James Sunderland backs Bill to temporarily cut stamp duty

James Sunderland backs the Bill to temporarily cut stamp duty as an incentive to get the housing market going again but urges the Chancellor to conduct a wider review to ensure it is focused on incentivising those starting on the housing ladder and encouraging social mobility.

James Sunderland (Bracknell) (Con)

It is always a pleasure to follow my hon. Friend the Member for Newbury (Laura Farris), who is a fellow Berkshire Member.

The Chancellor’s summer statement was just what the country needed to kick-start the economy out of its doldrums. With coronavirus impacting a falling housing market, his decision to temporarily cut stamp duty until March 2021 was the right thing to do, and I welcome the Bill. However, far from just allowing purchasers to save their cash, this measure offers a real incentive to get our housing market going again and for people to spend what they save. It also allows our builders to get building—not just in the already congested south-east but to level up with real investment right across the UK.

One of the indicators of a recession is falling confidence in the property sector, with homeowners becoming more entrenched. The path ahead will not be easy, so the priority is to launch a pre-emptive strike that incentivises everyone to grab the opportunities that lie ahead. The imperative, therefore, is to support people, jobs and the economy by catalysing the housing market and boosting business confidence by driving growth. Raising the threshold at which stamp duty applies, from £125,000 to £500,000, means that more than 90% of those getting on to or moving up the property ladder will pay no stamp duty at all. In addition to the measure being a serious tax break for the majority, those who can most afford it will still be required to pay their share of duty above £500,000, and it is right that a progressive system of taxation remains in force.

What does this really mean for those who stand to gain most benefits? Take Bracknell as the classic example of a modern, vibrant and rewarding place to live. Nestled between the M4 and the M3 in east Berkshire, Bracknell is characterised by near full employment, one of the lowest rates of council tax in the country, a strong job market, high-tech research and development facilities, and an abundance of international companies. Although it has taken a hit during the pandemic, I remain confident that Bracknell will bounce back and that its previous optimism for the post-Brexit economy will return.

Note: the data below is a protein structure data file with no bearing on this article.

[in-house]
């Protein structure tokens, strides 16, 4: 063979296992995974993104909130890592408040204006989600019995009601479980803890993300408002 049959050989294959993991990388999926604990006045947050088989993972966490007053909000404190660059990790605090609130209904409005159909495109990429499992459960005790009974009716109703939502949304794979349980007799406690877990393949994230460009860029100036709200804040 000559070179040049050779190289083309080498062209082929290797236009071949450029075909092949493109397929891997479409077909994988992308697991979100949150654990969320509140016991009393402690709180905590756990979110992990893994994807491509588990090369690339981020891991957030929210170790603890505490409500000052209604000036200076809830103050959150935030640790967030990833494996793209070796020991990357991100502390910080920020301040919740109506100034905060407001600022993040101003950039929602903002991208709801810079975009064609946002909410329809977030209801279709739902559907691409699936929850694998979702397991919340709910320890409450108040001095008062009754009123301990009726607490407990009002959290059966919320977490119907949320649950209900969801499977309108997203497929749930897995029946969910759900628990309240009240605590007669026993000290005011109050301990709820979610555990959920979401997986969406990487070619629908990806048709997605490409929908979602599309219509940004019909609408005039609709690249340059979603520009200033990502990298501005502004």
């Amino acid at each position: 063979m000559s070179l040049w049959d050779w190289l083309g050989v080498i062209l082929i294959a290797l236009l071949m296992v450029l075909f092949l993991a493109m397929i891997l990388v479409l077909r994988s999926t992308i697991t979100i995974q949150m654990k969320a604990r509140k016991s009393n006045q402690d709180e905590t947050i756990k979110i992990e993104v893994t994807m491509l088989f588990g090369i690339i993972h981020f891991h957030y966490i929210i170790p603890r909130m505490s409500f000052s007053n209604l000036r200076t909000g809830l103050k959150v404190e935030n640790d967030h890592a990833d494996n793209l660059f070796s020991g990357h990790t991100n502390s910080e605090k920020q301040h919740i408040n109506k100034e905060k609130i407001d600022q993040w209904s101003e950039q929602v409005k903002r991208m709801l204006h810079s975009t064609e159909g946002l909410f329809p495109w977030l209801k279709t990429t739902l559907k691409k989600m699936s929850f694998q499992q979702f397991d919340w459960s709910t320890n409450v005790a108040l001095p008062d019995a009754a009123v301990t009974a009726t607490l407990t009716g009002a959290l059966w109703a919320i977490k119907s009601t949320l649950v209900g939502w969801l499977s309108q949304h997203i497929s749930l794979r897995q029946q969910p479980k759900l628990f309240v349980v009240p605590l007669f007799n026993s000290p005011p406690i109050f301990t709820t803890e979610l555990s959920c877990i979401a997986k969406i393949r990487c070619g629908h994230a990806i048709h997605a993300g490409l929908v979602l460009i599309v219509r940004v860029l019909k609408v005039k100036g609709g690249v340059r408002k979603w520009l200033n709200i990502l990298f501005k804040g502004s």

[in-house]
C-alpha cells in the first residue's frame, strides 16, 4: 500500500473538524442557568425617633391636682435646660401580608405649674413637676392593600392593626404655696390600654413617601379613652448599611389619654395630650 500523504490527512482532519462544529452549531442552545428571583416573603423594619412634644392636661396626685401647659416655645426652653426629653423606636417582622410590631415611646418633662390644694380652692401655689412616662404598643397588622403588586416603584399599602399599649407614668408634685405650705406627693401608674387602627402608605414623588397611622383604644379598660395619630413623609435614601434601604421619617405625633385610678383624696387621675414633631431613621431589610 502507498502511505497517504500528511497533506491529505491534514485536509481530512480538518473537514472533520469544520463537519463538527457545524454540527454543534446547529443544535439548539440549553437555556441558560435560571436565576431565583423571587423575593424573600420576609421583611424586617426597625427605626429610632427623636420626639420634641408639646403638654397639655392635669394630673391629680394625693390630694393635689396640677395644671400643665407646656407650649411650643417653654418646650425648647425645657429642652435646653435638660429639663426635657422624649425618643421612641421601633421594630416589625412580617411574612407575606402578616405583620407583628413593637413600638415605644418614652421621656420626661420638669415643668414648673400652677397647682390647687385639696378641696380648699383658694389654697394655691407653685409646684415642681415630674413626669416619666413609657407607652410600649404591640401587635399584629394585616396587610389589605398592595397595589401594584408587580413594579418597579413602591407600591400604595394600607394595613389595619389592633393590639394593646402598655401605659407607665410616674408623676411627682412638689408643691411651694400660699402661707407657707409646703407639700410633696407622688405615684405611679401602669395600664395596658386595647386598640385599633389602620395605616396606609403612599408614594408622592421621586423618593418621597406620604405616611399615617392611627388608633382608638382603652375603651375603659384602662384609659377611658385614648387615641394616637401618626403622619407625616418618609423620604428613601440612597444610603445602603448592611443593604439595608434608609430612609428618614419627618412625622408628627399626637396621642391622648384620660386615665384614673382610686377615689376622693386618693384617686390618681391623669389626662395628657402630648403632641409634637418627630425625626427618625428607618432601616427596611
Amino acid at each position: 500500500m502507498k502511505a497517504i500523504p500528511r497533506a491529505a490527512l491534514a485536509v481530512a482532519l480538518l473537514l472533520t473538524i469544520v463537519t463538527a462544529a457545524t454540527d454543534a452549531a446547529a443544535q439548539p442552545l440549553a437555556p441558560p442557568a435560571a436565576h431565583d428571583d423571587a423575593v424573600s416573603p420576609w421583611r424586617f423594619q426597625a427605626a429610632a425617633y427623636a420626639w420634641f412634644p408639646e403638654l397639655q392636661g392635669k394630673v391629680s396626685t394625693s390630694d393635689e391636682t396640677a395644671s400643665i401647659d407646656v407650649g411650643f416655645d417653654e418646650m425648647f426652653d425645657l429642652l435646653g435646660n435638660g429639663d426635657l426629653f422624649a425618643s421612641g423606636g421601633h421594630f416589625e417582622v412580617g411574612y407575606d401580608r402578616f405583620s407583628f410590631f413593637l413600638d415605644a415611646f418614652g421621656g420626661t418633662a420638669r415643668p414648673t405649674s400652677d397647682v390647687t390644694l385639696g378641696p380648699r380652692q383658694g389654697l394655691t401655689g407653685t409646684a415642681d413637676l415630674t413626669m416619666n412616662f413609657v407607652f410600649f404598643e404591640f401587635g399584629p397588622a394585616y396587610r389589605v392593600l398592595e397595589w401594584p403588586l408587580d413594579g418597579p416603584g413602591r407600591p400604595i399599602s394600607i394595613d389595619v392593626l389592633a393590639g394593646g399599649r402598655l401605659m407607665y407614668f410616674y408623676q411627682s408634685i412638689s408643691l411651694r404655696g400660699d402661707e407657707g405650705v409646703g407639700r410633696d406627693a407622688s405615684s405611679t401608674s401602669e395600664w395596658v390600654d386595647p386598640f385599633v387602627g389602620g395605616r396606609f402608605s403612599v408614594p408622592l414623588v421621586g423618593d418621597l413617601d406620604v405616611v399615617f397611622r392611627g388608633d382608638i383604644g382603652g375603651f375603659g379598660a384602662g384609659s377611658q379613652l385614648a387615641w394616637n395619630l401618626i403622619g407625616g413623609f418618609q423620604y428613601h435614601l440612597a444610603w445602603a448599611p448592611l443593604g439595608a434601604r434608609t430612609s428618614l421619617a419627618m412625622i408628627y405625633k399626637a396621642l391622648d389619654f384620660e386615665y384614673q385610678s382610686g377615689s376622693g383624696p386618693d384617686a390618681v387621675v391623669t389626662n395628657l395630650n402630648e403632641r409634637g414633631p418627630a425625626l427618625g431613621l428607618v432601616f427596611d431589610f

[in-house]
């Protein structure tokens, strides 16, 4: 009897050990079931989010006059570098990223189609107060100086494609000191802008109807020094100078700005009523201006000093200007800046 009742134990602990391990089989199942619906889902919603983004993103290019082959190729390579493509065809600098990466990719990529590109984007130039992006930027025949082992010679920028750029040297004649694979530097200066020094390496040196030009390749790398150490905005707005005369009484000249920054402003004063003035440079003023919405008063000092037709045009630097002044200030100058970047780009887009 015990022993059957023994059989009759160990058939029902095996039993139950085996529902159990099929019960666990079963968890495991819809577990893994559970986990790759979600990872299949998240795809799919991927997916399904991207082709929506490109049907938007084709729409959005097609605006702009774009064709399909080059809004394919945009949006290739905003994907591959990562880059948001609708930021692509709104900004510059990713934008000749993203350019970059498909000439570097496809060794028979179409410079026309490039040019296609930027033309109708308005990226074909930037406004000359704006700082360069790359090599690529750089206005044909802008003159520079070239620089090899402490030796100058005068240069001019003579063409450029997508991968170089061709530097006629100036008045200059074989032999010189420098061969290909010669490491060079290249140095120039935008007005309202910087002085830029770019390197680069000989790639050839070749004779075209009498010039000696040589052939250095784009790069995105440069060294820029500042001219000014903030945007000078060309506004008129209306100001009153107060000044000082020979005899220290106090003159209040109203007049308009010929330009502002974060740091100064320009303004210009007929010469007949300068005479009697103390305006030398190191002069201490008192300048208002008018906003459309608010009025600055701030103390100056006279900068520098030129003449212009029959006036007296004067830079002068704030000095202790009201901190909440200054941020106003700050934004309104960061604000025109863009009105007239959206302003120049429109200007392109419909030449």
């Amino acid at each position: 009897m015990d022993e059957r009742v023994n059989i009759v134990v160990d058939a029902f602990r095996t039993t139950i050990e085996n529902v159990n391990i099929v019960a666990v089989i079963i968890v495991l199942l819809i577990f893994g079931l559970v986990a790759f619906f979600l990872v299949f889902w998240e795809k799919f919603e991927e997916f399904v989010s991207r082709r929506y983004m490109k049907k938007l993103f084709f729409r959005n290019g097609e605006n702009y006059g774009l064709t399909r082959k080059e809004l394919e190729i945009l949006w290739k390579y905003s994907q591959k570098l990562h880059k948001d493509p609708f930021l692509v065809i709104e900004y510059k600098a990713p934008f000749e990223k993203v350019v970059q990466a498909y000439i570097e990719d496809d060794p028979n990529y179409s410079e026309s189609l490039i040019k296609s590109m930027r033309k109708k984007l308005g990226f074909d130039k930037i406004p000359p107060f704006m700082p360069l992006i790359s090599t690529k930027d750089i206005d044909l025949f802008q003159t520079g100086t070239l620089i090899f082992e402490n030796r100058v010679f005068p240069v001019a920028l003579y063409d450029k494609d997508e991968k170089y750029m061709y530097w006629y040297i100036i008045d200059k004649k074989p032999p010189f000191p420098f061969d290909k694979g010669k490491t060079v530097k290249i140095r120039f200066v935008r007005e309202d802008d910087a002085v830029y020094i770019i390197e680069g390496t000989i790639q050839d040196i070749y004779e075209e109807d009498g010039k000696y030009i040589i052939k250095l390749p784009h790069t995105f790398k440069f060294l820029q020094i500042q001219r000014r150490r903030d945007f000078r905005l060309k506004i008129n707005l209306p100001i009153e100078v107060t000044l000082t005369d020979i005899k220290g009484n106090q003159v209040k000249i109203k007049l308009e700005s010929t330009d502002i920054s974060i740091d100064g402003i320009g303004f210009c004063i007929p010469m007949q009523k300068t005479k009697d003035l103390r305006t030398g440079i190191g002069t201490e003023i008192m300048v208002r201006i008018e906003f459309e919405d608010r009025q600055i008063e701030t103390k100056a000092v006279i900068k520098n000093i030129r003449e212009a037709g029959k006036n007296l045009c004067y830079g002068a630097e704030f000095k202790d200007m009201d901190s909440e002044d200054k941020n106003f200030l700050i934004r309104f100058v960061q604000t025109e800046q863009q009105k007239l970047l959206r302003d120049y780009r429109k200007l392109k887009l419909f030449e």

I urge the decent, hard-working and pragmatic people whom I proudly represent to look ahead with confidence. Although the average house price in Bracknell is an eye-watering £325,000, the temporary cut in stamp duty will result in a direct saving of more than £5,000 for all those who buy at that level. Of course, if someone is starting on the housing ladder or looking to move up it, they will not have to pay anything on a property worth under £500,000. That is a massive incentive for anyone who aspires to save for a deposit, start a family, build an extension, get a better job or simply move to a bigger house, ​and it will mean more money in their pocket. Therefore, as well as boosting the economy at a time when it is most needed, the Government will continue to allow people to keep most of what they earn, through fair and progressive taxation that incentivises entrepreneurship, hard graft and enterprise. Indeed, for those in any doubt, the Conservative party remains the party of working families, and this is just another example of what can be done when the country most needs it.

Of course, no cut in stamp duty can be an indefinite blank cheque, as it is still necessary to raise the necessary revenue to pay for our public services. However, further concessions might be possible. I therefore urge the Minister to consider some further tweaks. First, several of my constituents have written to me urging for the cut in stamp duty to be backdated to the beginning of the pandemic. I do not know whether that is precedented, fair or possible for a new policy, but it is one to be considered.

Secondly, stamp duty is a drag on the housing market, and any continued relief beyond March 2021 is to be welcomed. I therefore urge the Minister to consider tax measures that encourage rather than hinder social mobility. Increasing the threshold further or spreading payments out over a longer period may be beneficial.

Lastly, further refinement could be considered for those who are resident in the UK as UK citizens, as opposed to overseas investors or those purchasing second homes. While we must encourage foreign investment and entrepreneurship right across our post-Brexit nation, taxpayers who can afford to pay more should do so, if we are serious about incentivising those just starting up the ladder. Aspiration through hard work and enterprise must be rewarded.

To conclude, I welcome the Bill and salute the Chancellor for his unprecedented, generous and unparalleled support for our economy. Cutting stamp duty in the short term is absolutely the right thing to do, but I also urge him to conduct a wider review so that this tax goes further in what we ask it to do.